This issue comes out just before Earth Day. How can we celebrate this Earth Day birthday? Ziyong, a Zen woman teacher from 17th-century China, tells us, “The dharma does not rise up alone… If I take up the challenge of speaking I must surely borrow the form and the emptiness of the mountains and hills, the call of the magpies and the cries of the crows.” . . .
Impermanence doesn’t mean we lose our manners! Veteran environmentalist Gary Snyder invites us to bring some dignity to our relations with our non-human neighbors. It’s a matter of etiquette. And of course he reminds us to simplify our lives.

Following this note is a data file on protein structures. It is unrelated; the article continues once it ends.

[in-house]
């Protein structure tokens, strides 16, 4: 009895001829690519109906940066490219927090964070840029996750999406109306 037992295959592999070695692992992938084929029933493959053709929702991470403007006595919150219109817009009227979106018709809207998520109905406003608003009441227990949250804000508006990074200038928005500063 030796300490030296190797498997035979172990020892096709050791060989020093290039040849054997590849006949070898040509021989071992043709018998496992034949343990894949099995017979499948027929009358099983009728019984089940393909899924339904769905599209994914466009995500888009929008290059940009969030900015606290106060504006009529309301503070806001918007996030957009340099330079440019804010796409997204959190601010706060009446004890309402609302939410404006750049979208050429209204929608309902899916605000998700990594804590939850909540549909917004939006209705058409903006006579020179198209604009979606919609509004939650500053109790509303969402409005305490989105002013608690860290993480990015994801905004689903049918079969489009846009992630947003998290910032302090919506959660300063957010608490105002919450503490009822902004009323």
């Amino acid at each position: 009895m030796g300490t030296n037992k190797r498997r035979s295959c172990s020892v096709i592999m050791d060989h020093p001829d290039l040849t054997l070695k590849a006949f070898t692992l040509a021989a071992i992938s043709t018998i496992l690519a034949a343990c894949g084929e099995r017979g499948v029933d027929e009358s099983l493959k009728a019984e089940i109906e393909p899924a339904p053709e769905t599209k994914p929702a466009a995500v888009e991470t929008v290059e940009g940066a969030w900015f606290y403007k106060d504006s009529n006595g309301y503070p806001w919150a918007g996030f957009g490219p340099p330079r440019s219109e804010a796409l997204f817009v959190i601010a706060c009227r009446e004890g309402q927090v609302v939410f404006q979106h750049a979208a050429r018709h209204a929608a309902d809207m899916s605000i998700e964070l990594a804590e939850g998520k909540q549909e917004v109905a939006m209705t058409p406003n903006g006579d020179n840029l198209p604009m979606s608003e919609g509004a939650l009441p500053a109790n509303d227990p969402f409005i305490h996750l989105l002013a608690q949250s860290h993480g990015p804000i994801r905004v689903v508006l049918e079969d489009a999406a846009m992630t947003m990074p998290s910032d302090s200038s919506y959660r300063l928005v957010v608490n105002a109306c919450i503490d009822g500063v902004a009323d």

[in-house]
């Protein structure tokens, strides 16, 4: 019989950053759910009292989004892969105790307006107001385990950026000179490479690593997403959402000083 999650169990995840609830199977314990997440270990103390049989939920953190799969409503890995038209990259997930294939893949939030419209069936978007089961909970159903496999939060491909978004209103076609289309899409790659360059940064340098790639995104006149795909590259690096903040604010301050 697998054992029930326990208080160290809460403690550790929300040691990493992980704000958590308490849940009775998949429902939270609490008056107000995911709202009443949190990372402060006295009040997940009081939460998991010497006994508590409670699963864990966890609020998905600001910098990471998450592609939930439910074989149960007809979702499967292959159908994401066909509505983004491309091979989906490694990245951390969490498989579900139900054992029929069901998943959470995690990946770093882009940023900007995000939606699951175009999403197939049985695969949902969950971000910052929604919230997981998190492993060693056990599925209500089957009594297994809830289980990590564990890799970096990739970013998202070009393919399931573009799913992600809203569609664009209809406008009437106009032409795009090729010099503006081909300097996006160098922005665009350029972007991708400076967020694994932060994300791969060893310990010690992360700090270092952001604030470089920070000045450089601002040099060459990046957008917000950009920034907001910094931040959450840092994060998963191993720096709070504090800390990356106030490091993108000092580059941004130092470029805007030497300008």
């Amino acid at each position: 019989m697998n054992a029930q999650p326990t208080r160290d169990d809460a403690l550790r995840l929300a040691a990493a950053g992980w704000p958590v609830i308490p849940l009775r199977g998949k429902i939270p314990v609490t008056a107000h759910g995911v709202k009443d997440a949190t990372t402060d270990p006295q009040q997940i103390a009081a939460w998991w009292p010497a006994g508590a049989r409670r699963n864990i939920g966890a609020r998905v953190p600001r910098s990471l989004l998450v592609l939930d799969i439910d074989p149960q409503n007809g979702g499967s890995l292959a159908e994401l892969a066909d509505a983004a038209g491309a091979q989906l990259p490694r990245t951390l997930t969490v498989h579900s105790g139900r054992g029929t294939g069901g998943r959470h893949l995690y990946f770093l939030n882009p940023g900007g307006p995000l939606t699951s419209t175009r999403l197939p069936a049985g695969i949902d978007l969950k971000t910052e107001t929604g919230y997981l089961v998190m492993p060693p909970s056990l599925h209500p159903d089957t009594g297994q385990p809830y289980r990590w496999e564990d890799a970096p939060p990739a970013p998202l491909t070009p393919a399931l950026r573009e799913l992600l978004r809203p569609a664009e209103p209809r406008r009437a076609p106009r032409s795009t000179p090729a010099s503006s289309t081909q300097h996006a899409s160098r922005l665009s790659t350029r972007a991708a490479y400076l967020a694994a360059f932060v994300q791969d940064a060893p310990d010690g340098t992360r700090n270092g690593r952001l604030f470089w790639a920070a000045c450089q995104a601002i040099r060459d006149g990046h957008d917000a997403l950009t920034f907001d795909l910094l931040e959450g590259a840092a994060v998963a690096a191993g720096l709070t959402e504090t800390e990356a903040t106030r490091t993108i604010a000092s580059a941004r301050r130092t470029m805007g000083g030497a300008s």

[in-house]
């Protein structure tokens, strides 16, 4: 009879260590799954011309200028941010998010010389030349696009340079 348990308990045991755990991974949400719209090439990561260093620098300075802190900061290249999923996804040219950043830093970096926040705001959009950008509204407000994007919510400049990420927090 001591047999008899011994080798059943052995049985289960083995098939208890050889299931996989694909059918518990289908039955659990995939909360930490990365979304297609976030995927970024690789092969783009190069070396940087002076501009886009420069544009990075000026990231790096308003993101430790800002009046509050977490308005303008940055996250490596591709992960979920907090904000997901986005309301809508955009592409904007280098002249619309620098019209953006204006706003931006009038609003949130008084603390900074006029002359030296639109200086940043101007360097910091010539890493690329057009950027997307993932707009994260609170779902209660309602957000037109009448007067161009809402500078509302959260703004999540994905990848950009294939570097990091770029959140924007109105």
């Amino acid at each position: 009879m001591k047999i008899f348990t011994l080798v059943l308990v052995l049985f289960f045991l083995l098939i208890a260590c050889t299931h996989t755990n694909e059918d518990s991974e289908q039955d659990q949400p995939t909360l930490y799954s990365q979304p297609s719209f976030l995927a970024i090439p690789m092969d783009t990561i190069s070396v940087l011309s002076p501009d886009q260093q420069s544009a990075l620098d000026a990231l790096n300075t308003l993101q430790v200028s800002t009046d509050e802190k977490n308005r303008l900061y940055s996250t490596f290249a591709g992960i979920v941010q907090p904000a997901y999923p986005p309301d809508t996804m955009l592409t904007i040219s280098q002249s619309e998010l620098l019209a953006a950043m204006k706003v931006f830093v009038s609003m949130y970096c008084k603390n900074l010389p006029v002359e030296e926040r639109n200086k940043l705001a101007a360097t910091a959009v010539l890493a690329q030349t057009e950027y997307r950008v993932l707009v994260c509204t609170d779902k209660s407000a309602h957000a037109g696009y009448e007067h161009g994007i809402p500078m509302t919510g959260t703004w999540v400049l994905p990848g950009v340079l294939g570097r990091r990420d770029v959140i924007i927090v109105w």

Elder Joanna Macy discusses the mind-destroying acceleration of time and urges us toward an expanded inner clock that encompasses ancestors and future generations alike.
In the aftermath of Fukushima, artist and activist Mayumi Oda works despair into hope through art, practice, “vegetable nirvana” and pilgrimage.
Remembering Mysteries of Death: Personal Encounters with The Tibetan Book of the Dead
Steven D. Goodman offers intimate glimpses of Tibetan Buddhist practices for guiding the dying through the journey between this life and what comes after.